A higher, more realist sacramental theology, along with a strong dose of mystery (like that put forward in Pusey’s Doctrine of the Real Presence, which we might fairly describe as a moderate or modified Lutheran view), is in my opinion the strongest Anglican position and the most faithful to the patristic witness, being neither “Romish” (nothing Pusey says can’t also be found in Luther, Chemnitz or Gerhard) nor contrary to our Formularies (despite the protests of Reformation Anglicans). Perhaps most important, it meets the needs of our disenchanted age by opening Christians up to a greater sense of mystery and the working of God in and through the material, whereas receptionism can easily play into modern subjectivist tendencies (though this is not a necessary consequence of the doctrine, and can be avoided if articulated well). By accepting this higher, more Anglo-Catholic sacramental theology, we effectively rule out Zwinglian memorialism while relativizing dynamic receptionism and virtualism; and, if we stick to the thought of the early, more moderate Tractarians, we remain far removed from transubstantiation (most of the early Tractarians were harder on transubstantiation than even the Evangelicals!). Dr. Phil Andreas has written an insightful article on Anglicanism and the ACNA’s gradual shift from a more Calvinist to a more Lutheran understanding of the Real Presence, a shift, which, in my view, is a positive development, and which simultaneously appeases our Anglo-Catholic brethren (I have found that this issue, and not ritual or bishops, is most important to them), offers enchantment to a disenchanted world, and facilitates closer ecumenical dialogue with the Lutherans.[8]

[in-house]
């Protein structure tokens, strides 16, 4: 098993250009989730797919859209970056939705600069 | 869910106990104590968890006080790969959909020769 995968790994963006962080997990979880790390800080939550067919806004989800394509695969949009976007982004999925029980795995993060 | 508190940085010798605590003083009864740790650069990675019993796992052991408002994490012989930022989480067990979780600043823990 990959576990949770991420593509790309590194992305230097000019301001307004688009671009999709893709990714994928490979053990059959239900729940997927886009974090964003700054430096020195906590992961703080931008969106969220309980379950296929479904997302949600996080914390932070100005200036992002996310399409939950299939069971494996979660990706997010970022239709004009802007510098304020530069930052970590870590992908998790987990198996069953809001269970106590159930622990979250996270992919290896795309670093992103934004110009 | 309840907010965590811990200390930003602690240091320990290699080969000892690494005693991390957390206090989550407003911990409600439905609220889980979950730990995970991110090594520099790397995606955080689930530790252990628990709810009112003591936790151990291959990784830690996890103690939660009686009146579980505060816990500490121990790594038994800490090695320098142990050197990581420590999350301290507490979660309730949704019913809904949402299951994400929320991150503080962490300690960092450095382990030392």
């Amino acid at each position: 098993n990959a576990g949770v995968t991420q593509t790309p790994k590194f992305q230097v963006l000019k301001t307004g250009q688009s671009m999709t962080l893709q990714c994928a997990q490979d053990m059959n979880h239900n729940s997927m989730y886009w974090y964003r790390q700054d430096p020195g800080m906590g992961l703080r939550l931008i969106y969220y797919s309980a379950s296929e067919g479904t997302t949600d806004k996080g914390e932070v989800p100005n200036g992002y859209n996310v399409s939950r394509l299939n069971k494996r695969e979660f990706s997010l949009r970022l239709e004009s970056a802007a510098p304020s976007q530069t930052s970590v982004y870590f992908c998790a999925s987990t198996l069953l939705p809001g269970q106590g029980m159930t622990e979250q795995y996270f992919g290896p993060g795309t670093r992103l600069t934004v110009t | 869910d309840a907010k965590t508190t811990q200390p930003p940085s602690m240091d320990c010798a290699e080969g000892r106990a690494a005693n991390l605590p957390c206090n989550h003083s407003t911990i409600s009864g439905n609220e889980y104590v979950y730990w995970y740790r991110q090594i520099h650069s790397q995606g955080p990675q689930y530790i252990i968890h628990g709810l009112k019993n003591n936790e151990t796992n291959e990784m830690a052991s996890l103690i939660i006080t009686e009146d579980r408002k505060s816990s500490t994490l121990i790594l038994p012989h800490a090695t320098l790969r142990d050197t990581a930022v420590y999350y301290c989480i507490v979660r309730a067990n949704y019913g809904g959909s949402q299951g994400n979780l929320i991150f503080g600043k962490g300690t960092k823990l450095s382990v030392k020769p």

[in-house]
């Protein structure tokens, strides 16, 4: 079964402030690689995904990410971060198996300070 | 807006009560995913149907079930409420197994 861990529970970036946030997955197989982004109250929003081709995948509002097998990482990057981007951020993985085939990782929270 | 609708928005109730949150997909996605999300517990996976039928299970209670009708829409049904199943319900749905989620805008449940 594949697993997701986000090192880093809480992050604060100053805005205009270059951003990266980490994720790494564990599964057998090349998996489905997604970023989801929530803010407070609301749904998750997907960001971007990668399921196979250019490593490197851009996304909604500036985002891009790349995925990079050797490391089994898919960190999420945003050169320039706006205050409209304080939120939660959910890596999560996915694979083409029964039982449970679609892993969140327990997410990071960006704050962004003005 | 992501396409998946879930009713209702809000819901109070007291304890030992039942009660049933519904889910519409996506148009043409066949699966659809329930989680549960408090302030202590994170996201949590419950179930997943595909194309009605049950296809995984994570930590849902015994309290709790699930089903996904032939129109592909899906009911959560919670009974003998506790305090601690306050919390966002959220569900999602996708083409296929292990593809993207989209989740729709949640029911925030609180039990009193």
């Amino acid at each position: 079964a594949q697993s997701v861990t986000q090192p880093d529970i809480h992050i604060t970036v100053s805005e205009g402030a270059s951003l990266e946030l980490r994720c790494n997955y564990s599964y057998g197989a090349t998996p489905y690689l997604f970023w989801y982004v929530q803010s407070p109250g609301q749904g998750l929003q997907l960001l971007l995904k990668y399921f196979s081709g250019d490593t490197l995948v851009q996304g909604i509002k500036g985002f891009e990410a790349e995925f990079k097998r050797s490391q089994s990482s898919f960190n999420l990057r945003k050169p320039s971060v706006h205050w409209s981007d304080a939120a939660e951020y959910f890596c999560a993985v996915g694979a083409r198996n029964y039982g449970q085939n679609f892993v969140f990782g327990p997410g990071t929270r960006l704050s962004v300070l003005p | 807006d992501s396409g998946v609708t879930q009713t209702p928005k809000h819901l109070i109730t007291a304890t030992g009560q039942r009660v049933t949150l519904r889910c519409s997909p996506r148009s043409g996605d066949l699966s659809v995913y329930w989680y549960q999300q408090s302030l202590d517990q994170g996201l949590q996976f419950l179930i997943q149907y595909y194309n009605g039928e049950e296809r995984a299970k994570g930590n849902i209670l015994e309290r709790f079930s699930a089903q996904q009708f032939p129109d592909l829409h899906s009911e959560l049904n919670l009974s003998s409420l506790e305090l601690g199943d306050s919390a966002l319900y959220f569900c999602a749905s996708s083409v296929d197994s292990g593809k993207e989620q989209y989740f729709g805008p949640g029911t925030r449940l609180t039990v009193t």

Finally, Old High Church ceremonial presents a middle ground between Sydney austerity and ritualist excess. The moderately ornamented Old High Church style of worship and ceremony has a uniquely Anglican elegance to it: it is beautiful without being flashy, and austere without being impoverished. Indeed, if cassocks, choir dress, tippets, stoles on special occasions, and preaching tabs (which should make a comeback!) strike you as “Popish” or “Romish”, your tastes might be more fitted for Presbyterianism, and you should think about worshipping with our Presbyterian brethren; and if those ornaments and ceremonies seem to you intolerably lacking, the ACC might be a better Anglican home for you.

A Classical Center

This is just an example (and my preferred example) of what a hybrid, centering mode of churchmanship for the ACNA might look like. It is “Classical” or “Classic Anglican” through and through, being composed of various elements from the seventeenth-century, baroque Anglican tradition; it harmonizes well with our Constitution and Canons; it speaks to the needs of our culture, and provides a center of gravity that rules out abuses while keeping what is authentically Anglican; and it opens us up to ecumenical dialogue with other Churches. Of course, there are other features of a centering theology (ecclesiology, eschatology, etc.) that need to be addressed, but this suffices for an illustration of a possible hybrid churchmanship. How this might actually be promoted and implemented by our leadership is another question, but it is a possibility worth entertaining, and one that, in my view, should be more prevalent in debates over a centering Anglican theology.